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Ramaphosa’s commitment to corporatist consultation sounds very democratic. But it is a mistake. For almost ten years now the World Bank, IMF, OECD and the ratings agencies have all said that South Africa needs serious structural reform. It must radically reform its education system — the weakest in all Africa. It must liberalise its labour market, which currently works only to the advantage of a tiny labour aristocracy; it must slash its public service both by personnel and wage cuts and it must clean up its SOEs, which have all been bankrupted by their venal and incompetent management. The problem is that in each case this would involve confrontations with the trade unions which are a key part of the ANC’s alliance, so the government has always backed away and instead promised to bring down the budget deficit.

However, the failure to enact structural reform has undermined all efforts at fiscal consolidation. The public service unions (the main component of Cosatu) continually insist on and get wage settlements way beyond inflation. In their last three-year deal, concluded when the economy was actually shrinking, they got 26 per cent plus an increase in benefits worth another 3 per cent. The shortage of well-qualified personnel — due to the weak education system — pushes up salaries for the elite. And the SOEs need continual large bail-outs to save them from bankruptcy. There is simply no hope of Ramaphosa getting out of this mess if every policy has to be carefully brokered between government, business and the trade unions.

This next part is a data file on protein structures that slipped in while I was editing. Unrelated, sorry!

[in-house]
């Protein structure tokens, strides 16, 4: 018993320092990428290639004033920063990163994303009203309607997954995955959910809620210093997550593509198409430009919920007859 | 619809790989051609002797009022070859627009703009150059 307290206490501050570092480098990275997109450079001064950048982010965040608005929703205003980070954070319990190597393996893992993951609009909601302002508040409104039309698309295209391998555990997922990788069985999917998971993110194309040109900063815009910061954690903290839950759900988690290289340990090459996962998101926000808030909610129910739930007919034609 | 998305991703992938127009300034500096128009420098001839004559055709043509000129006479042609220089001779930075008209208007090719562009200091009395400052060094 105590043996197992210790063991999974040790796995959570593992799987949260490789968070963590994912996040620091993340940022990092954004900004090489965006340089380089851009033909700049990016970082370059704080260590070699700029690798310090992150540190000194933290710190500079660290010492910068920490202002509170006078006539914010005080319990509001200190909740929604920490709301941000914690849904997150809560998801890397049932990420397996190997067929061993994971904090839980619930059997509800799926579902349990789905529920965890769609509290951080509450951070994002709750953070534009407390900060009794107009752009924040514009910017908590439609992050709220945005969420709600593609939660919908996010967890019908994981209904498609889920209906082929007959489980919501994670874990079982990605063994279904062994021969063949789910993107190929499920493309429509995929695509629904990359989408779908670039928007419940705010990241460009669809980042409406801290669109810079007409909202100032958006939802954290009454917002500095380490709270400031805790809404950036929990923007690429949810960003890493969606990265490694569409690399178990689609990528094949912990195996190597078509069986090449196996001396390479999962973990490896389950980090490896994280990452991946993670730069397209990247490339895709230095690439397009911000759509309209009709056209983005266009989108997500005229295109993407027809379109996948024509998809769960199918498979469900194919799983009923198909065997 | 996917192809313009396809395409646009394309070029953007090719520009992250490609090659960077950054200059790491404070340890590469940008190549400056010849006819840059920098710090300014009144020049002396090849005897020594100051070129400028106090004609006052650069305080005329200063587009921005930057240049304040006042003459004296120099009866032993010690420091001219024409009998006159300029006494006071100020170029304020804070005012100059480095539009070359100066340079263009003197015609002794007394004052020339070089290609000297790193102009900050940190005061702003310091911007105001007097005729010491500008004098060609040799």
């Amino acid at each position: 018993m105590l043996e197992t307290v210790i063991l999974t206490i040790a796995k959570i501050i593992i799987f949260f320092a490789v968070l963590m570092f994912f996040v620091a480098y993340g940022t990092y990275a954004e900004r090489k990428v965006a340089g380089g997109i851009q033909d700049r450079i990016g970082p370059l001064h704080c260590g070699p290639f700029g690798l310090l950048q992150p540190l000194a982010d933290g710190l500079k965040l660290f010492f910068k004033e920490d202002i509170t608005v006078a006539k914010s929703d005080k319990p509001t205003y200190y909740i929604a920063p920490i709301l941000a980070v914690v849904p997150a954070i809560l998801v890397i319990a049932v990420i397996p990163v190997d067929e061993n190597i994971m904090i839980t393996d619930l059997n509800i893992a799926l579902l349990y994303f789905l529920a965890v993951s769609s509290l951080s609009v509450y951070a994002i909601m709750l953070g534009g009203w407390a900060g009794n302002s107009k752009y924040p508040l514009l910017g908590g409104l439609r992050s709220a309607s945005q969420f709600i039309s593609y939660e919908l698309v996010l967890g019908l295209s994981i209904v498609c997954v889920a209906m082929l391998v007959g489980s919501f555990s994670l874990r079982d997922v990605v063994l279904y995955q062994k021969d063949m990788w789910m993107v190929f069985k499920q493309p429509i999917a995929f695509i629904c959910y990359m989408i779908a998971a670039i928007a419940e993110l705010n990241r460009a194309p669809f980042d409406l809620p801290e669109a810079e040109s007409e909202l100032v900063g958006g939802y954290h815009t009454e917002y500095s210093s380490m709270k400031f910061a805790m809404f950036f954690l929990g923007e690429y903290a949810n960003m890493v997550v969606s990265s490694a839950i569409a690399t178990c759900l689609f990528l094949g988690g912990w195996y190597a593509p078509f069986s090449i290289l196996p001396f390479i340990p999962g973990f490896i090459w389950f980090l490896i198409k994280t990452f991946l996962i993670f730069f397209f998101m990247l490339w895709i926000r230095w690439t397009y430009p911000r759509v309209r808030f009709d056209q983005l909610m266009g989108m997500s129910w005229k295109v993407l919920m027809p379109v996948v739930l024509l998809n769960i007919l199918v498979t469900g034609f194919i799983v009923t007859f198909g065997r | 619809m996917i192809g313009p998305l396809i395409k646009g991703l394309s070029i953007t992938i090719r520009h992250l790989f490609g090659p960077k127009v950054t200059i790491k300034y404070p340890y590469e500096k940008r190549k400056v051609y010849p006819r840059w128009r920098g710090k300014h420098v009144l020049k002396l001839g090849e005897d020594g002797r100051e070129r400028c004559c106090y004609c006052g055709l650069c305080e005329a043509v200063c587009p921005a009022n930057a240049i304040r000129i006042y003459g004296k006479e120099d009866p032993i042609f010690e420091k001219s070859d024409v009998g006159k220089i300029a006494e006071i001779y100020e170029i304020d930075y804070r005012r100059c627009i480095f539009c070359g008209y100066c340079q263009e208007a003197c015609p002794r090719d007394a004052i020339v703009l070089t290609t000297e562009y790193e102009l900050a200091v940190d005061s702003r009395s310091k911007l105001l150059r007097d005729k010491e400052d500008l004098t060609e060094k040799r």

Take the SOEs. The state arms-manufacturer, Denel, and the South African Broadcasting Corporation both ran out of money to pay salaries a few months ago and only desperate temporary expedients are keeping them from closing. South African Airways has been bankrupt for many years now and exists only on continual state bail-outs. But by far the most important, Eskom — the electricity company — now owes more than $35 billion, has seen its staff double in the past five years even as its output fell, pays the highest average salaries in the country and has run out of money to pay salaries.

The government’s answer was to illegally raid the civil service pension fund to keep things going and to ask the local banks to lend Eskom $1.72bn. to tide it over for a few months. All foreign banks have backed out, the local banks are “considering” and even so Eskom’s bankruptcy will be only months away. This was, under apartheid, the world’s eighth biggest utility, legendarily profitable and producing the cheapest electricity in the world. Yet the government can’t afford Eskom to go bankrupt because all its debts are government-guaranteed and because cross-default clauses mean that any SOE that goes bankrupt automatically results in a calling in of loans to all the rest.